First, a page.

“I will subdue my body and subordinate [it],” says Paul, “lest while I preach to others, I myself will be rejected” [1 Cor 9:27]. I will make my body a slave [ܥܰܒܕܳܐ] and discipline it and I will not allow it to clothe, put on shoes, feed, and refresh itself according to its own will. And I will not allow it to be honored whenever it wishes, not even to sleep with honor, but I will subdue it with hunger, thirst, and nakedness, vigil, weariness, asceticism, and emaciation, and with much fasting and prayer, with supplication and loud crying, with many bitter tears, and with lowliness, endurance, and patience. I will subdue myself in order to honor everyone as a slave and in order to stand before and greet everyone before me, bowing [my] head before everyone. I will make my body run on foot like a slave in order to reconcile with its enemies … I will make my body wash the feet of its enemies and greet its murderers … I will lead [my body] wherever it does not wish: to its despisers and those who are angry against it. Just as our Lord went to teach his crucifiers and despisers, I will make it visit as the slave of everyone, the slave of slaves, just as our Lord visited the evil and insolent ones who held him in contempt.61
In this section we have the notion of asceticism as the enslavement of the body and its passions. Liber graduum follows Paul’s words in 1 Corinthians 9:27. In this text, Paul uses the Greek word δουλαγωγέω (doulagōgeō), which could be translated as ‘I subdue’ or, in the more literal sense, ‘I treat (my body) as a slave’. The Syriac for this term is ܡܫܰܥܒܶܕ (mšaʿbed), which carries the same meaning as the Greek. The slavery to God stands in contrast to the slavery of sin. In the early Christian tradition, sin was often conceived as a form of slavery (although slavery was rarely considered a sin),62 so when the monk performs practices of corporeal enslavement, such as chaining and wearing heavy irons, he or she shows that sin is no longer his or her master, but the soul and, ultimately, God holds mastery.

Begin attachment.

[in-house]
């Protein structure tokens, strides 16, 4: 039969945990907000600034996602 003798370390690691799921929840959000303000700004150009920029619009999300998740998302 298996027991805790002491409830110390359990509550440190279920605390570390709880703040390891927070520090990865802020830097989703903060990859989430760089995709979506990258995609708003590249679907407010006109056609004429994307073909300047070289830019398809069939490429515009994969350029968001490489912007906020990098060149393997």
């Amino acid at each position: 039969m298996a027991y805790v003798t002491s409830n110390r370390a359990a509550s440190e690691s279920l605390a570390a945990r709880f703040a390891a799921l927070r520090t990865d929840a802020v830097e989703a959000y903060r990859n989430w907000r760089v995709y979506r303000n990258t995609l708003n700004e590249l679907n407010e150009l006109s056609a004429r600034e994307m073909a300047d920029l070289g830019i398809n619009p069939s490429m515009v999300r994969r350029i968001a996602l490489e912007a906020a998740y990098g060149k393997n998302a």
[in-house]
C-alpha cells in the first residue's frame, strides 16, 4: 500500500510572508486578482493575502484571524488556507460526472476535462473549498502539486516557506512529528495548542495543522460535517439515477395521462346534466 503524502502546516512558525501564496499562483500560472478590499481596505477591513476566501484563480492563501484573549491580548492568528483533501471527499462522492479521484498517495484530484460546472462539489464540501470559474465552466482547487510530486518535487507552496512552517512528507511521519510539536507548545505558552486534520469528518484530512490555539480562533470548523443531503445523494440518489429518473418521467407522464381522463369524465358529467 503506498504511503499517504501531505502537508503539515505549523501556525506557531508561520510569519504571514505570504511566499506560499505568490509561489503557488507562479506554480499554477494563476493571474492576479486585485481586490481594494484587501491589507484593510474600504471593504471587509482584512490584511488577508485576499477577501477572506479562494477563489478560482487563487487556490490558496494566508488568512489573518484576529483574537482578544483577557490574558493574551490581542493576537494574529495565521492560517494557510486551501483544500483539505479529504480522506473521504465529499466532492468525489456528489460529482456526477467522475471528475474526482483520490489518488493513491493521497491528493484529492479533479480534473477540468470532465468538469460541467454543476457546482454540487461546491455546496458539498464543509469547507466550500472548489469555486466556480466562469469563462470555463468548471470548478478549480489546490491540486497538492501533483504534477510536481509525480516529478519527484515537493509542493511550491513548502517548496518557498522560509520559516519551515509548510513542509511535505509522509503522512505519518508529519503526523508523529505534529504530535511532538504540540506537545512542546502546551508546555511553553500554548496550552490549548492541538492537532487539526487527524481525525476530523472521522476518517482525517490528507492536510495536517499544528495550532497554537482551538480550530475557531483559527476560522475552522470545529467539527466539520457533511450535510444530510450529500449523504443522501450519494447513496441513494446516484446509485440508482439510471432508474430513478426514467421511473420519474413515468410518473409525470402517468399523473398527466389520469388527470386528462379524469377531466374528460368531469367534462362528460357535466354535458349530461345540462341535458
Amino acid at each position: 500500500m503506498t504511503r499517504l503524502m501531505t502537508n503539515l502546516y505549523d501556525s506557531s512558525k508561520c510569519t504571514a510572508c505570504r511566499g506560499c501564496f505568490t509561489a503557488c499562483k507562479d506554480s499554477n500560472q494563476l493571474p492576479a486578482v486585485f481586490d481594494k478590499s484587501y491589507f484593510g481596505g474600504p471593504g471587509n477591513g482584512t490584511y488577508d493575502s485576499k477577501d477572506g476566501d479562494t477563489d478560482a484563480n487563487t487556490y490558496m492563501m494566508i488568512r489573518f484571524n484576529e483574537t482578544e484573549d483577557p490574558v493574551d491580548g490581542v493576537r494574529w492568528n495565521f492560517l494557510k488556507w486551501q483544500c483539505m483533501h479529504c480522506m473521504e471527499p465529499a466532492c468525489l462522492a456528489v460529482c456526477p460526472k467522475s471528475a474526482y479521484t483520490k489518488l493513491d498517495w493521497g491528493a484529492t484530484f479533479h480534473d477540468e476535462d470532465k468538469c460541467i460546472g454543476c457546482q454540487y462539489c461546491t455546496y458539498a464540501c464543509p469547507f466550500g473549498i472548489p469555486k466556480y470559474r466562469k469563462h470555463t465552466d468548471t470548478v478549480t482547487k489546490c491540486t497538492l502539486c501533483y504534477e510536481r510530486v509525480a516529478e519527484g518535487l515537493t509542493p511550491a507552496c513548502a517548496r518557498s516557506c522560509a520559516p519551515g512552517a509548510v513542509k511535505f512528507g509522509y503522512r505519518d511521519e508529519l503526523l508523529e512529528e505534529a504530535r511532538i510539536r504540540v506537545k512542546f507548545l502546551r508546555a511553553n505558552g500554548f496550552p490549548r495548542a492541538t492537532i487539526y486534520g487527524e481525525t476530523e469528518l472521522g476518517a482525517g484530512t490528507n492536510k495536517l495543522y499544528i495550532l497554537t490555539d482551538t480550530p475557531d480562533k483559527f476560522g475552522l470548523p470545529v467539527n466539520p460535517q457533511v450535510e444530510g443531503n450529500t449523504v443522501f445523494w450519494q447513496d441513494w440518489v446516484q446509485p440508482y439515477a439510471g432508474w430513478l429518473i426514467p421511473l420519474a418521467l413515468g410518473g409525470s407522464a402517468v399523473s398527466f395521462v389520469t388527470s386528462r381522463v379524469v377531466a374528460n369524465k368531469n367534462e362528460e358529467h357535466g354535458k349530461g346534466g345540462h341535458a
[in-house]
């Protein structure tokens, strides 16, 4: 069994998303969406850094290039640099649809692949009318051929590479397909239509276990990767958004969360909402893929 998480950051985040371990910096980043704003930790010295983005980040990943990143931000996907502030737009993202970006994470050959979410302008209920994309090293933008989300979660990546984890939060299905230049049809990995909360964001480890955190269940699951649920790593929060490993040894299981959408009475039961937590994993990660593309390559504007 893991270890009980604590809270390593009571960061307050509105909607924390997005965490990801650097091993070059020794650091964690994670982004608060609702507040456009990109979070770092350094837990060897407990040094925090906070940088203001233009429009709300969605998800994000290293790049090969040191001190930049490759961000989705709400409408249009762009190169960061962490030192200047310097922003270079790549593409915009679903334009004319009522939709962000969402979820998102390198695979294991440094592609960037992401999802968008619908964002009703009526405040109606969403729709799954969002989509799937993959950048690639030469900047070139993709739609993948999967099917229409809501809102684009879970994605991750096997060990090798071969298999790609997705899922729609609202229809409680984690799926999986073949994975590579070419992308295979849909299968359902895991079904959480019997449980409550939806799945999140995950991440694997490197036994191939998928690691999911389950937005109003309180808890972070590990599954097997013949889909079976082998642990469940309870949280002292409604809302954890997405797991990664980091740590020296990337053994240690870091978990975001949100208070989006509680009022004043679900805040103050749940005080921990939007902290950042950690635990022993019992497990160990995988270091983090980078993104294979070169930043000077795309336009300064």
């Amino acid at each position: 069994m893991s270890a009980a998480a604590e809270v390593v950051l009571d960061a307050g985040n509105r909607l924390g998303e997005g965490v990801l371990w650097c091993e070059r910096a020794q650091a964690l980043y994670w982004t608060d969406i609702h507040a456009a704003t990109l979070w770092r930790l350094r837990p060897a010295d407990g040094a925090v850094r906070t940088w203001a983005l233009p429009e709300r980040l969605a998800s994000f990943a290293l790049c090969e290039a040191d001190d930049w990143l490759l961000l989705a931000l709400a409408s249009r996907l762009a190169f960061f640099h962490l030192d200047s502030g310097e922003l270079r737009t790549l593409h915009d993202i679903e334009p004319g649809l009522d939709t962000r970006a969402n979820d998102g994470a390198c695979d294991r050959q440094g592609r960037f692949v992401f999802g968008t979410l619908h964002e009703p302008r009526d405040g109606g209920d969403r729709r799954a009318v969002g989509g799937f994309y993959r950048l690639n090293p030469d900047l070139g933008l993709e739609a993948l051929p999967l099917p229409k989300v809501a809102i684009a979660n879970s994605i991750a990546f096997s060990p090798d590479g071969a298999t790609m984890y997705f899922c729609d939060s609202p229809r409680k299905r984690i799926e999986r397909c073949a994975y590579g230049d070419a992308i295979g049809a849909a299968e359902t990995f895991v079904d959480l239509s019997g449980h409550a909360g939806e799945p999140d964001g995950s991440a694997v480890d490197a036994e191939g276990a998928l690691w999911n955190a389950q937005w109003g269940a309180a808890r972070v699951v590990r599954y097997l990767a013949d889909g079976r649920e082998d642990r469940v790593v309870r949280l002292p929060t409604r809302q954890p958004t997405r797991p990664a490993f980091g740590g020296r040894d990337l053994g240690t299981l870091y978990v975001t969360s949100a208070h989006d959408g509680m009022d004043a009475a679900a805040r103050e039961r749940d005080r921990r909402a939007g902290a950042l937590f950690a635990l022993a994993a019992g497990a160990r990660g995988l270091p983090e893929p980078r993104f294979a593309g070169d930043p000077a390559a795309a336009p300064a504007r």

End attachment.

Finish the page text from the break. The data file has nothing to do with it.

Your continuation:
We have, therefore, in Liber graduum a doulological asceticism in which ascetic disciplines like fasting and vigils become correlates of real disciplinary practices in institutional slaveholding, like food and sleep deprivation.63 The body of the ascetic mimics that of the slave in the actions performed by the body, such as greeting, foot-washing, and bowing the head – these are all measures of humiliation and the renunciation of all bodily pleasures (or ‘emptying’ oneself, in imitation of Christ in Philippians 2:7, who also took on the form of a slave), or ܡܣܪܩܘܬܐ (msarrqūtā). Sebastian Brock has shown how radical renunciation, or ܡܣܪܩܘܬ, was characteristic of the ascetical theology of Liber graduum.64 Humiliation was central in one’s ascetic practice, and enslavement was the pinnacle of humiliation and corporeal renunciation. Now although slavery played an important role in the making of the ascetic subject in Liber graduum, it is very important to note, especially in the light of the current study on Lives, that Liber graduum has a very particular opinion on physical labour. Liber graduum distinguishes between two ascetic ‘classes’, namely the Upright or the Just (ܟܐ̈ܢܐ; kiʿnē) and the Perfect or the Mature (ܓܡܝܪ̈ܐ; gmīrē).65 As Aryeh Kofsky and Serge Ruzer note in their analysis of mēmrā 21 of Liber graduum:
The contemporary notion of ascetics as a spiritual elite is molded into the author’s paradigm of the dual division of Christian society between the Perfect and the Upright – compatible with his idea of a dual paradise. The Upright represent the situation of Adam after the fall and in the physical paradise, whereas the Perfect achieve in their lives Adam’s original state of existing in the earthly paradise while dwelling spiritually in the heavenly one.66